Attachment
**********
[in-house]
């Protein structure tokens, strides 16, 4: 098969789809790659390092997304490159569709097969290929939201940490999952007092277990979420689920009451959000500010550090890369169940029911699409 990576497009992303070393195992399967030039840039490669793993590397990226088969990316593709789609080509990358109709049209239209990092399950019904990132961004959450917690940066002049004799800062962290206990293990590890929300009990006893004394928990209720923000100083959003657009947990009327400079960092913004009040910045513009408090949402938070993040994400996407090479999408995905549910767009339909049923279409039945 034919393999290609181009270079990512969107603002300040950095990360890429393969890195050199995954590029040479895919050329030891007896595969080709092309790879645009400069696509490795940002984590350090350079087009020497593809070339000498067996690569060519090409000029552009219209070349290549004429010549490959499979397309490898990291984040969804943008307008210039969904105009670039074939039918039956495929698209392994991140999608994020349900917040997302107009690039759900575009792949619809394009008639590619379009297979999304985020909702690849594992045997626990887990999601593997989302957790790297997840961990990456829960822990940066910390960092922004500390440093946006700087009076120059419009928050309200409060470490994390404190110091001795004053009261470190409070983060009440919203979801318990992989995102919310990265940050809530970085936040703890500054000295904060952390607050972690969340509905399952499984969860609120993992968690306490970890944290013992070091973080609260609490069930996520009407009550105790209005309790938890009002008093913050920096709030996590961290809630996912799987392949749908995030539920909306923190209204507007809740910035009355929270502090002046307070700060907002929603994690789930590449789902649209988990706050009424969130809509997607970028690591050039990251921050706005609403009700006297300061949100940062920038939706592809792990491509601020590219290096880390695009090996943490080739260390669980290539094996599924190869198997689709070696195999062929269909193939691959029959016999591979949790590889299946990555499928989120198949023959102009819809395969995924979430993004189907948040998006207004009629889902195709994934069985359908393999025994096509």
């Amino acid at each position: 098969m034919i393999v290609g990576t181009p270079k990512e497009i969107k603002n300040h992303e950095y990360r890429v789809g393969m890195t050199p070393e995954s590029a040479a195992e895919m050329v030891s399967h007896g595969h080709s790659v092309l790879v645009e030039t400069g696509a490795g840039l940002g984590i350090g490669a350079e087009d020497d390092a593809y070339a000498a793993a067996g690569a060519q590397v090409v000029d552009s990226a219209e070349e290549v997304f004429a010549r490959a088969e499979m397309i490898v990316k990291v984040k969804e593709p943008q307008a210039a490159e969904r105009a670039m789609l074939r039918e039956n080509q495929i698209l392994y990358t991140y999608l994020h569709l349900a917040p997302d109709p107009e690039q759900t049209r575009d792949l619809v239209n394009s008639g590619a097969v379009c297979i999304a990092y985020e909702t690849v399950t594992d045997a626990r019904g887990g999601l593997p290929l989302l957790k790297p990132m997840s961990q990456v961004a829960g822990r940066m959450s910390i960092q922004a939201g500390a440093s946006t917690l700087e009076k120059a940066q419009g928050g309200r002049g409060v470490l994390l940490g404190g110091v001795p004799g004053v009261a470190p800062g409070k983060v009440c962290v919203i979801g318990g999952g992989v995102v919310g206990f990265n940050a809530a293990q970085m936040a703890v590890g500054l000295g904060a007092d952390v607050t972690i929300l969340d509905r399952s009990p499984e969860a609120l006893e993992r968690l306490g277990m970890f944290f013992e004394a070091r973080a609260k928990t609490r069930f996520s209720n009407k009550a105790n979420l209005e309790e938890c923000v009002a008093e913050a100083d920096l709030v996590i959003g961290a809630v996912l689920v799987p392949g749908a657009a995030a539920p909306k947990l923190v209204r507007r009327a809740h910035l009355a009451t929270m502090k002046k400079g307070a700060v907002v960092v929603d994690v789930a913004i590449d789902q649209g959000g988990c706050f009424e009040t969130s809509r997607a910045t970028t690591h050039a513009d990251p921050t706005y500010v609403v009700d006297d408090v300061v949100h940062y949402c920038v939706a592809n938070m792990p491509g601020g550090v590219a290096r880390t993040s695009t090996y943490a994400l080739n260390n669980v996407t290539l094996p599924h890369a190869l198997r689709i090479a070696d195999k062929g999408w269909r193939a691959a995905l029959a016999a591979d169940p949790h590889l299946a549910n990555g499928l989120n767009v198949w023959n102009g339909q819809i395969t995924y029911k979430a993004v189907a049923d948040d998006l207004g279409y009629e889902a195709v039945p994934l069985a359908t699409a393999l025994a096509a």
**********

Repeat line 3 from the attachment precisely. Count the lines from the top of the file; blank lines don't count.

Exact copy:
């Amino acid at each position: 098969m034919i393999v290609g990576t181009p270079k990512e497009i969107k603002n300040h992303e950095y990360r890429v789809g393969m890195t050199p070393e995954s590029a040479a195992e895919m050329v030891s399967h007896g595969h080709s790659v092309l790879v645009e030039t400069g696509a490795g840039l940002g984590i350090g490669a350079e087009d020497d390092a593809y070339a000498a793993a067996g690569a060519q590397v090409v000029d552009s990226a219209e070349e290549v997304f004429a010549r490959a088969e499979m397309i490898v990316k990291v984040k969804e593709p943008q307008a210039a490159e969904r105009a670039m789609l074939r039918e039956n080509q495929i698209l392994y990358t991140y999608l994020h569709l349900a917040p997302d109709p107009e690039q759900t049209r575009d792949l619809v239209n394009s008639g590619a097969v379009c297979i999304a990092y985020e909702t690849v399950t594992d045997a626990r019904g887990g999601l593997p290929l989302l957790k790297p990132m997840s961990q990456v961004a829960g822990r940066m959450s910390i960092q922004a939201g500390a440093s946006t917690l700087e009076k120059a940066q419009g928050g309200r002049g409060v470490l994390l940490g404190g110091v001795p004799g004053v009261a470190p800062g409070k983060v009440c962290v919203i979801g318990g999952g992989v995102v919310g206990f990265n940050a809530a293990q970085m936040a703890v590890g500054l000295g904060a007092d952390v607050t972690i929300l969340d509905r399952s009990p499984e969860a609120l006893e993992r968690l306490g277990m970890f944290f013992e004394a070091r973080a609260k928990t609490r069930f996520s209720n009407k009550a105790n979420l209005e309790e938890c923000v009002a008093e913050a100083d920096l709030v996590i959003g961290a809630v996912l689920v799987p392949g749908a657009a995030a539920p909306k947990l923190v209204r507007r009327a809740h910035l009355a009451t929270m502090k002046k400079g307070a700060v907002v960092v929603d994690v789930a913004i590449d789902q649209g959000g988990c706050f009424e009040t969130s809509r997607a910045t970028t690591h050039a513009d990251p921050t706005y500010v609403v009700d006297d408090v300061v949100h940062y949402c920038v939706a592809n938070m792990p491509g601020g550090v590219a290096r880390t993040s695009t090996y943490a994400l080739n260390n669980v996407t290539l094996p599924h890369a190869l198997r689709i090479a070696d195999k062929g999408w269909r193939a691959a995905l029959a016999a591979d169940p949790h590889l299946a549910n990555g499928l989120n767009v198949w023959n102009g339909q819809i395969t995924y029911k979430a993004v189907a049923d948040d998006l207004g279409y009629e889902a195709v039945p994934l069985a359908t699409a393999l025994a096509a």